Getting Started

Healthy sleep

We all have heard that the way to get healthy is by diet and exercise, but did you know that there is now a third way? Sleep. That's correct; a healthy diet, regular exercise, and good old-fashioned sleep. We now know from studies that people who do not get enough good, sound sleep every night are at risk for a host of illnesses that include high blood pressure, diabetes, obesity, and depression. Sleep is necessary for our brains to create memories, and help us learn. If you have trouble falling asleep or staying asleep, there are ways for you to get help and begin to feel better! So remember, the way to health is diet, exercise, and sleep.

At some point, most of us have had an occasional 'bad night' where we experienced problems getting to sleep.

Does it really matter if you get enough sleep? Absolutely! People, whose sleep is interrupted or cut short, might not get enough of certain stages of sleep. How well you function the next day depends on your total sleep. In Brief: Your Guide to Healthy Sleep (PDF) (NIH) (National Heart, Lung, and Blood Institute) talks about why sleep is good for you.

"You may not realize that sleep is as essential for your well-being as food and water." Brain Basics: Understanding Sleep (NIH) (National Institute of Neurological Disorders and Stroke) explains why you may feel sleepy or "zoned out" during the day.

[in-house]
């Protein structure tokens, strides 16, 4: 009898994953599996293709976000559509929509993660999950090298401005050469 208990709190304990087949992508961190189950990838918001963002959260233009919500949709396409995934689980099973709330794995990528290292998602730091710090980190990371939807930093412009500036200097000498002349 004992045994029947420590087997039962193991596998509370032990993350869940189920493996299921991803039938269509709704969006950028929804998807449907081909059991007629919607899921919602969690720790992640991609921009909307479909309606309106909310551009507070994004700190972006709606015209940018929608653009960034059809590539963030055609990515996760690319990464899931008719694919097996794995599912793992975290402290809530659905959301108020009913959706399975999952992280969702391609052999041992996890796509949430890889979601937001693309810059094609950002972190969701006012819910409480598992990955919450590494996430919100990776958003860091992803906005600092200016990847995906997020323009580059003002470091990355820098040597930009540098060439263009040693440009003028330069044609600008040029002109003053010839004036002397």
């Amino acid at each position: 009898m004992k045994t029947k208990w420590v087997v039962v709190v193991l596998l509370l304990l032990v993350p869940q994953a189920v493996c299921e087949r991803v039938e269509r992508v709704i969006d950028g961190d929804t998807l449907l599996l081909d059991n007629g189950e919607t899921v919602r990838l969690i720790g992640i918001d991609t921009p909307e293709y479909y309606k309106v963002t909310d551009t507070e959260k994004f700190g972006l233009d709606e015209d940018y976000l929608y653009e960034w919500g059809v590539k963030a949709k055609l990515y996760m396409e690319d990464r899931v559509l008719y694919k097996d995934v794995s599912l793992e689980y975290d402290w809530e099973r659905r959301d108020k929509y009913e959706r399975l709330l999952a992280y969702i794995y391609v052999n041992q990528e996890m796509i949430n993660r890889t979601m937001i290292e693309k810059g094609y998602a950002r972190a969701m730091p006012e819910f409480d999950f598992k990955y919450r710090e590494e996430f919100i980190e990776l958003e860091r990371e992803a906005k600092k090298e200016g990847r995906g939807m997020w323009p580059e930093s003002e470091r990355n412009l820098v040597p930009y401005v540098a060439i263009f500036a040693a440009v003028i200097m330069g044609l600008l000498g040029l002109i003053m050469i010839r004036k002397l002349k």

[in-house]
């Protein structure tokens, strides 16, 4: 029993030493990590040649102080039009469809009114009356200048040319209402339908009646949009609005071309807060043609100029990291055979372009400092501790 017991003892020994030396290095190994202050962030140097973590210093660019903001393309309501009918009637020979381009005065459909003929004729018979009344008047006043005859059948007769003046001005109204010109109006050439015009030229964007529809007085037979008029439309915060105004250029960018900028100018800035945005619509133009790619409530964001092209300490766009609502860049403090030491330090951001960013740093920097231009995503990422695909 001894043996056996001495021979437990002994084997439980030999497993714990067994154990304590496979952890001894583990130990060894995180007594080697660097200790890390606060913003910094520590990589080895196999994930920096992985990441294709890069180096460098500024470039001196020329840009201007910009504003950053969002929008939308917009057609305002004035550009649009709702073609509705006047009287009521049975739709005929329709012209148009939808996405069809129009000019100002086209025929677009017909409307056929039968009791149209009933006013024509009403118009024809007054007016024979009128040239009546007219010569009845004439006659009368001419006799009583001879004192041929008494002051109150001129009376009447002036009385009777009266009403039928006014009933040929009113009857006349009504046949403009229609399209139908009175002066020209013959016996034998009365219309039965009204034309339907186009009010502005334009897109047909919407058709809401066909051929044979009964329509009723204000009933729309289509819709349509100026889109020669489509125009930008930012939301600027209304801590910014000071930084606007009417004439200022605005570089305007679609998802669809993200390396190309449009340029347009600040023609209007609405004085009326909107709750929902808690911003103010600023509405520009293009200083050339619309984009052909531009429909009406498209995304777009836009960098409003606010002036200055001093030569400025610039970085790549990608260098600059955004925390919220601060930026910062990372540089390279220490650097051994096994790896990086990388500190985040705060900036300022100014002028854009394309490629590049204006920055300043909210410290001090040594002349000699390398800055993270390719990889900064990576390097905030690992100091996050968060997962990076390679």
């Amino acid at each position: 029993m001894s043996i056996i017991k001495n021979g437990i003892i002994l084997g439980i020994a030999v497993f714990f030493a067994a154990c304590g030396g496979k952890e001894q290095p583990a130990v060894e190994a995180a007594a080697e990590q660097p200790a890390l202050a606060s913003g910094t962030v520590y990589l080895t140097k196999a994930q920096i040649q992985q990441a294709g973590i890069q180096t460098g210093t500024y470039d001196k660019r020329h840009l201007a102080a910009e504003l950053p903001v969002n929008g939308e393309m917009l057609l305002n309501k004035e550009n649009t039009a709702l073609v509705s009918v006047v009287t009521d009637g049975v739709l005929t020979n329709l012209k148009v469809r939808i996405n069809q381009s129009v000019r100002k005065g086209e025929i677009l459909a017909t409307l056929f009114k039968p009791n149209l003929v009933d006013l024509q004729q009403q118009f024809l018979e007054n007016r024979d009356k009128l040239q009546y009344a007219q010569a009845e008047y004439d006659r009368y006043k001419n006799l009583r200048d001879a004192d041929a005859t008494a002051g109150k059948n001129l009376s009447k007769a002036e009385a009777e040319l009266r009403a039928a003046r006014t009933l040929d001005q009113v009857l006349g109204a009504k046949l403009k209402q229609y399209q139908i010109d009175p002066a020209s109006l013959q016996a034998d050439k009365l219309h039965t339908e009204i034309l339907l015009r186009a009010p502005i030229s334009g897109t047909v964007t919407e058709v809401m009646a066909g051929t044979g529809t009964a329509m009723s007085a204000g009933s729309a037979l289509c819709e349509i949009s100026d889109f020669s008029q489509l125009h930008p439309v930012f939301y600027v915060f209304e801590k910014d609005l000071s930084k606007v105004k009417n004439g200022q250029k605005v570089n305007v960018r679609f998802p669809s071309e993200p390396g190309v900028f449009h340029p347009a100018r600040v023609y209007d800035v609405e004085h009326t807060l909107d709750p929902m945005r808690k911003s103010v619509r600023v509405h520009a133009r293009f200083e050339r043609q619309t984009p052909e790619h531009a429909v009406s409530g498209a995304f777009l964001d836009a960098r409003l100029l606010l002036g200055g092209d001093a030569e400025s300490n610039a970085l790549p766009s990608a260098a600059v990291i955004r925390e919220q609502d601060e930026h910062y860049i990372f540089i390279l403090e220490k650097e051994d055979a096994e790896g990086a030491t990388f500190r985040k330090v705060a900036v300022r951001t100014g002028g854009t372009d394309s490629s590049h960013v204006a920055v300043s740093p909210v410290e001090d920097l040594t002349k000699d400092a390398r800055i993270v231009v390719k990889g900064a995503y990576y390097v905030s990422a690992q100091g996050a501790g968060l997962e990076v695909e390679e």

Sleep is recognized as an important part of disease prevention and health promotion. Sleep and Sleep Disorders (CDC) provides a brief overview of disorders, how much sleep you need and tips for the promotion of sleep.

Test your Sleep IQ (NIH) (The National Center on Sleep Disorders Research) with this interactive sleep quiz.

Updated January 2012
Clinical Advisory Board Sponsors: Karen M. Ott
Clinical Subject Matter Experts: Dr. Dana R. Epstein, Dr. Gail Powell-Cope, Dr. Joseph V. Agostini, Dr. Monica S. Horton
Patient Education Subject Matter Experts: Eileen Canzonetti, Karen M. Ott, Patricia Jost